“I am just an ordinary middle-aged primary school teacher” is how the teddy-bear teacher, Gillian Gibbons, described herself.
In the age of compulsive self-actualization, and with women “doing their own thing,” far be it from me to question how ordinary Ms. Gibbons truly is. Photographs from her sojourn to Sudan show the 54-year-old riding a camel, lounging with a leopard, and getting down with the locals à la Angelina Jolie.
At least in one respect this Briton, who was arrested in Sudan for “allowing her seven-year-old pupils to name a teddy bear Mohamed,” is a garden-variety liberal gal. Remember Sidney Poitier in the role of Mr. Thackeray, the teacher who transformed the lives of his tough, East-End students, in “To Sir, With Love”? Ms. Gibbons seems to have trusted that, with a little TLC, she too could pull off an exotic version of that British classic.
But “To Sudan, With Love” bombed.
In the same humanitarian spirit, Ms. Gibbons assured her well-wishers that she “harbored no bitterness towards the country or its people,” 1000 of whom convened outside the Sudanese president’s official residence to call for her execution. Ms. Gibbons was also aghast at the thought of having offended the tender souls still clamoring for her head.
For her “crime,” she was released after only 15 days in jail. It helped that two British Muslim peers, Lord Ahmed and Lady Warsi, traveled to Khartoum to petition for her release. Under Sudan’s enlightened law, the Sharia scofflaw could have been imprisoned for much longer, publicly whipped, even murdered, if the mutinous multitudes got their way.
Equally “ordinary” were the responses from media across the pond. One intrepid writer complained that the British government didn’t do its nanny best to safeguard Citizen Gibbons. (Now that’s newsworthy: government fails its citizens.) Apparently, the adventurous Brit with the overbite ought to have been able to gamble with her life—for that’s what she did—knowing that the Labor government would gallop to the rescue.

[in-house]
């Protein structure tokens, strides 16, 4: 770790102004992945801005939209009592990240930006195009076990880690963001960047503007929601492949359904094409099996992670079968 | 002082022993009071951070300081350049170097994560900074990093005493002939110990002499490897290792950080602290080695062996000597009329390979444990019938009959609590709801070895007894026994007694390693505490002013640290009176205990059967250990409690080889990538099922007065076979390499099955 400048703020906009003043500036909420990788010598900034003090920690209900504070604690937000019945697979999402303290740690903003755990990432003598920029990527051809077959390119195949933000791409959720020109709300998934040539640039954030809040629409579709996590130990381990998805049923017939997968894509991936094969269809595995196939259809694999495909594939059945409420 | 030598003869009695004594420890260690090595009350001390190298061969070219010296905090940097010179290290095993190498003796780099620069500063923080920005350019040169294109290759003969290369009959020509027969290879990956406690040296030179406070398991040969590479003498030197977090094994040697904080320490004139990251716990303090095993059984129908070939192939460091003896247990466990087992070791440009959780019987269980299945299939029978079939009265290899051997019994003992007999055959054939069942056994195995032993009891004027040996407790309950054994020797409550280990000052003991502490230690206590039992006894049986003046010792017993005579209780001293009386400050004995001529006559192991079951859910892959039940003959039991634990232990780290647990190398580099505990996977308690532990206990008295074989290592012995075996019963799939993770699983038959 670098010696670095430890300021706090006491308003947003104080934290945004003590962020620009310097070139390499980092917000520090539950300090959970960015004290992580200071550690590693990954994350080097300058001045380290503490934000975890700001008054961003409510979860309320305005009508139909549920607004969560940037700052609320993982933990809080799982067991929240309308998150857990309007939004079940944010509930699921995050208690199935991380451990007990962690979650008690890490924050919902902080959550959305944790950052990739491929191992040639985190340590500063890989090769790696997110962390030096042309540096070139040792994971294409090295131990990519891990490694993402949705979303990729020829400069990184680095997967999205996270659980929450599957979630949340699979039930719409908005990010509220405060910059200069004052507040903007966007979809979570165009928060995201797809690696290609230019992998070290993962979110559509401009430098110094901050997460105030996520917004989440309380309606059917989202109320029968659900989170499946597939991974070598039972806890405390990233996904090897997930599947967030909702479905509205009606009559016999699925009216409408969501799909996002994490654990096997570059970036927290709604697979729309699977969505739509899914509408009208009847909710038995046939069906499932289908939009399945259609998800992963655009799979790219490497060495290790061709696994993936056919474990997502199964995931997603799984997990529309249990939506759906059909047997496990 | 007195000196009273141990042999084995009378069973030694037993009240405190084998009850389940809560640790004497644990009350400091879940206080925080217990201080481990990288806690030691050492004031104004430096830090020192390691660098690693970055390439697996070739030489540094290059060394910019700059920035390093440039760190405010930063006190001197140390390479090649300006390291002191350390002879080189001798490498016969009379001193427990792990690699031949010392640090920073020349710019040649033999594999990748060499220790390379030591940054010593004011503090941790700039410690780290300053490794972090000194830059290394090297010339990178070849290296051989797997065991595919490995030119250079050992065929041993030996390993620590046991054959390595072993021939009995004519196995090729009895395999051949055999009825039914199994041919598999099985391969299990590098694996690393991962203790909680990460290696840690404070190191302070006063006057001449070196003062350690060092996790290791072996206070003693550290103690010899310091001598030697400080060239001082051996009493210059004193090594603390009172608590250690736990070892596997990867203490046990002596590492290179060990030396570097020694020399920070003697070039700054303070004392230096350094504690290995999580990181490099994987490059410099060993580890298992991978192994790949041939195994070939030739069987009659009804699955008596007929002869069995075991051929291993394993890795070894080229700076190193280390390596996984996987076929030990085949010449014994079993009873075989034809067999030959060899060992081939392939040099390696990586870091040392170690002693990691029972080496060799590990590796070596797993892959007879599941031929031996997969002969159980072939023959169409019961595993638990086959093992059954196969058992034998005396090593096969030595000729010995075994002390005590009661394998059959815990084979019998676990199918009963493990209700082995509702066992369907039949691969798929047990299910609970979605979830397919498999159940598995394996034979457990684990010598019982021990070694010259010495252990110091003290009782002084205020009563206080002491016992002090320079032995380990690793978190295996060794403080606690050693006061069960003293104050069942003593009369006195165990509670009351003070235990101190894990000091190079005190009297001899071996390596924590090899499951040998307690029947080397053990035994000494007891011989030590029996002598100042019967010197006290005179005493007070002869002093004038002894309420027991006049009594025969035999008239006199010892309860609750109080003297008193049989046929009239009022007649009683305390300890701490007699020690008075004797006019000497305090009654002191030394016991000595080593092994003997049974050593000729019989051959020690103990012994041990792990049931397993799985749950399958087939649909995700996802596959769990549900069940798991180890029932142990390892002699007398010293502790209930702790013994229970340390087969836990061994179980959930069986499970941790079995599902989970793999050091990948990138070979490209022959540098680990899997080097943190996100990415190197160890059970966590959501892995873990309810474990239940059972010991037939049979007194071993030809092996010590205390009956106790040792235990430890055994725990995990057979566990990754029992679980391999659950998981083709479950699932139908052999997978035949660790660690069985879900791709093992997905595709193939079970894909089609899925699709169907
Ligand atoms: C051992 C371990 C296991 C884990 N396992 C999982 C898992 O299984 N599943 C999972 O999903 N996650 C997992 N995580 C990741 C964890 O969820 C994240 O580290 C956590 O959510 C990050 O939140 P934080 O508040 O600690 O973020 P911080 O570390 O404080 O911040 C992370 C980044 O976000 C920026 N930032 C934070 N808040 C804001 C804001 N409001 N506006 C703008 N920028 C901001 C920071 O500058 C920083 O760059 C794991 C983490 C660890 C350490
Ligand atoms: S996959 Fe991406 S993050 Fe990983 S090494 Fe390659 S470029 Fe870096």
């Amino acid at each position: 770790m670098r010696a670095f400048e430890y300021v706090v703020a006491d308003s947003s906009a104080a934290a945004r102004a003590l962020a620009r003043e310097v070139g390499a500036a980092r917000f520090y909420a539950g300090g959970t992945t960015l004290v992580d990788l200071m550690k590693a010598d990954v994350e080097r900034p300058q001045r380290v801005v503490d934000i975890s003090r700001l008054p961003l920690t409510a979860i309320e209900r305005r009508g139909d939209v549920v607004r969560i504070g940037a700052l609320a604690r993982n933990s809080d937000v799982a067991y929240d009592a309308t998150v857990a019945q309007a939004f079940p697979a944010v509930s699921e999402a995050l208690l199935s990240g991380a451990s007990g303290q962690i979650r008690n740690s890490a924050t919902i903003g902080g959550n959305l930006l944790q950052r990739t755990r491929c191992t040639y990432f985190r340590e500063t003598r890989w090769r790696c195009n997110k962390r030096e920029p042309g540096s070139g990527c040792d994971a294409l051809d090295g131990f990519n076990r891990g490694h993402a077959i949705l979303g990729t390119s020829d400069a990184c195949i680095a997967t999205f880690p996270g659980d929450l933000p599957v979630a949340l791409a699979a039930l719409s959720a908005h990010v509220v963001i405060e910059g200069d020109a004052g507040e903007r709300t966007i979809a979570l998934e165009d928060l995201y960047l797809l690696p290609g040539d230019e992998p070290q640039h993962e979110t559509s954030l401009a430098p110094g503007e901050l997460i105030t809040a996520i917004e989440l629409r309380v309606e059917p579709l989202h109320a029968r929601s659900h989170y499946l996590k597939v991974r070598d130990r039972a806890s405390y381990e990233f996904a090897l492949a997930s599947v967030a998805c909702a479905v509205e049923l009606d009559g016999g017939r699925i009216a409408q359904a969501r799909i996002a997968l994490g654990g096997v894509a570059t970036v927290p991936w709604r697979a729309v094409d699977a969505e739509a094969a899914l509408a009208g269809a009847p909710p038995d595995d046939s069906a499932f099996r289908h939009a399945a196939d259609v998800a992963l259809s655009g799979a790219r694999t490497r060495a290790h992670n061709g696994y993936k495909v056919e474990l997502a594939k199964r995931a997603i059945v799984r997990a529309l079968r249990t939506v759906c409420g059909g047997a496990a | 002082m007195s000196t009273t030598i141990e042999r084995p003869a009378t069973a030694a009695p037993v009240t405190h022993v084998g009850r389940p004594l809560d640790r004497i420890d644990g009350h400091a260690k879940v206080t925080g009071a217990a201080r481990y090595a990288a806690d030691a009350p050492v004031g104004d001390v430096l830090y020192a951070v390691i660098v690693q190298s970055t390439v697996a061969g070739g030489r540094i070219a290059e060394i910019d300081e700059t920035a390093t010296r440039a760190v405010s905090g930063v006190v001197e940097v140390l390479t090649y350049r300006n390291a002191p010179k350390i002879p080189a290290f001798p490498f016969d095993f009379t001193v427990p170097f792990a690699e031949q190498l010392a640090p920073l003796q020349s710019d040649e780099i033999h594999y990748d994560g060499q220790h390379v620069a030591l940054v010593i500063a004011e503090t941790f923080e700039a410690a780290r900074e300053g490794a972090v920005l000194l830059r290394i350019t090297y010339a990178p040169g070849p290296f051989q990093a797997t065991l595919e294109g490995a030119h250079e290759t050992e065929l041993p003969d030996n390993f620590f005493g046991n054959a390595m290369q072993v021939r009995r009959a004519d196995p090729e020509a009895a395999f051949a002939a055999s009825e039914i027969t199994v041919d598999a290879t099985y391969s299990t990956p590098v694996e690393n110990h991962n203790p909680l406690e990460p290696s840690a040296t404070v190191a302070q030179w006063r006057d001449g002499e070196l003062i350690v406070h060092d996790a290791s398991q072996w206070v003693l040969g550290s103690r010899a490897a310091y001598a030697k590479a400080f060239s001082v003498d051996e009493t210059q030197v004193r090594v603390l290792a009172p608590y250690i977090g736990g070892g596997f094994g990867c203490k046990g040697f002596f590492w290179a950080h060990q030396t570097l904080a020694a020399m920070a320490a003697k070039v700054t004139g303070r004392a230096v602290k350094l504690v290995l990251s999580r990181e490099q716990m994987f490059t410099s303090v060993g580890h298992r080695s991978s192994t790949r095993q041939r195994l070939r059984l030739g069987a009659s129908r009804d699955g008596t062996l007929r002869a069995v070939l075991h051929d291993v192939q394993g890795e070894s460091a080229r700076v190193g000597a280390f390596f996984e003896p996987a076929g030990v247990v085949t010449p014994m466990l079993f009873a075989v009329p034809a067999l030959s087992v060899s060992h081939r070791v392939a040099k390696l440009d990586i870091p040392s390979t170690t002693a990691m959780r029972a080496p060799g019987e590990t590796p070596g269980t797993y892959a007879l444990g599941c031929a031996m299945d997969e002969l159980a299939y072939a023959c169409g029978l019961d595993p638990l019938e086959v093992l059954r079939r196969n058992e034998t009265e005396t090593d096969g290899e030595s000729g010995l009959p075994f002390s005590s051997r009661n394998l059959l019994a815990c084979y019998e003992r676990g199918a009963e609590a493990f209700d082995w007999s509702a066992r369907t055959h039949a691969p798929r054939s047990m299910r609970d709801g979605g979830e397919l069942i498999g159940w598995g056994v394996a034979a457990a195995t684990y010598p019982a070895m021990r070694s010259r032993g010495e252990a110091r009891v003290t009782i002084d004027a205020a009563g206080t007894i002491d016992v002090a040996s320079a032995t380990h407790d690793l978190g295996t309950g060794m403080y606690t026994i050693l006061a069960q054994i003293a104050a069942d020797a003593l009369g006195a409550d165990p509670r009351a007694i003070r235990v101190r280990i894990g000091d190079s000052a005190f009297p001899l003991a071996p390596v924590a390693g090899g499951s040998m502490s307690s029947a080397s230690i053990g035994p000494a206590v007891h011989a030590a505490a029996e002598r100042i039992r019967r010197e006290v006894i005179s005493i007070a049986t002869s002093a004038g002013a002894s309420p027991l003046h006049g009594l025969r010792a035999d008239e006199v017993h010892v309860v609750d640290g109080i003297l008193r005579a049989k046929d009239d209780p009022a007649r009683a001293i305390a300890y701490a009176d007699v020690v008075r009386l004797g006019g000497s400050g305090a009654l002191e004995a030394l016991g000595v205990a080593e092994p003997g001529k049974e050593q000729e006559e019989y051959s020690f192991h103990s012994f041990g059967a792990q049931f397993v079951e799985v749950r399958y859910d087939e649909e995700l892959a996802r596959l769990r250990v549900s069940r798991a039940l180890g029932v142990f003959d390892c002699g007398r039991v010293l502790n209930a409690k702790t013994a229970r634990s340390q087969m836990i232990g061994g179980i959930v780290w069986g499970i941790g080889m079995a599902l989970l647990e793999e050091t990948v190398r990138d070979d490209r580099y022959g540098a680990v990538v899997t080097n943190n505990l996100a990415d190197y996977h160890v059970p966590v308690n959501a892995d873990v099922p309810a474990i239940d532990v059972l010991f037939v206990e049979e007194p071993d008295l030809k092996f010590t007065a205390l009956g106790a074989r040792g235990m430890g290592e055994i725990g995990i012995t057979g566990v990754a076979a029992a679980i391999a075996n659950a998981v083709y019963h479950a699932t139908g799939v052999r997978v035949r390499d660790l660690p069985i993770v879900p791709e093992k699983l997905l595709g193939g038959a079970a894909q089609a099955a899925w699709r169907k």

All are scandalized that in a country dominated by Sharia law, an “infidel” would be targeted for trivia. Or, rather, for nothing at all. The indignation with which the incident has been greeted in the West is more telling than the event itself. It speaks to a hopeless, congenital stupidity about Islam.
We know what to expect from Islam’s advocates. Whenever a Muslim woman’s genitals are infibulated, when she is flogged for having been raped, killed for “honor,” or betrothed at age nine, Islam’s aficionados invariably claim these barbarisms are a manifestation of cultural peculiarities, or of the imposter, inauthentic Islam. The teddy-bear incident will be similarly rationalized.
Ms. Gibbons’ innocence about Islam reminds me of another group of half-witted women, this time American, who dominated the news some years back. Guided by hormones—and the liberal tenet according to which all people are fundamentally the same—the ladies married Saudi Arabian lads. These women were convinced they could transform their Wahhabi paramours into sensitive westerners, who share the housework and carry the newborn in a papoose.
Having entered such ill-fated relationships willingly, and had children with their Wahhabi men, the women were now ready for the next stage in the “adventure”: They followed their spouses to Saudi Arabia. What fun! There, much to their surprise, their mates turned them into inmates. The women and their daughters were now rightless prisoners. How’s that for an “unforeseen” development?!
Before relocating to Saudi Arabia, you’d have thought the ladies would’ve taken a trip first to their local library. Had they done their homework, they’d have discovered that Saudi Arabia is a medieval theocracy, where uttering a loud Hail Mary can get you into trouble with the religious police, the Mutawaa’in.
In one incident, the Saudi Mutawaa’in caused the death by fire of a number of schoolgirls. The devout deputies refused to let the girls escape because their heads were immodestly uncovered, the fire having incinerated their headgear. Suffice it to say, you’d have to be retarded—and certainly negligent—to voluntarily raise daughters in Saudi Arabia.
When reality dawned, the American women who wed Wahhabis turned to President Bush to rectify their marital mistakes and rescue the children they’d imperiled.
Ms. Gibbons is lucky; she escaped with her life. She now continues her mea culpa—bowing and scarping to the religion of peace’s raging religionists. The adventure may be over, but the learning has yet to begin.
©2007 By Ilana Mercer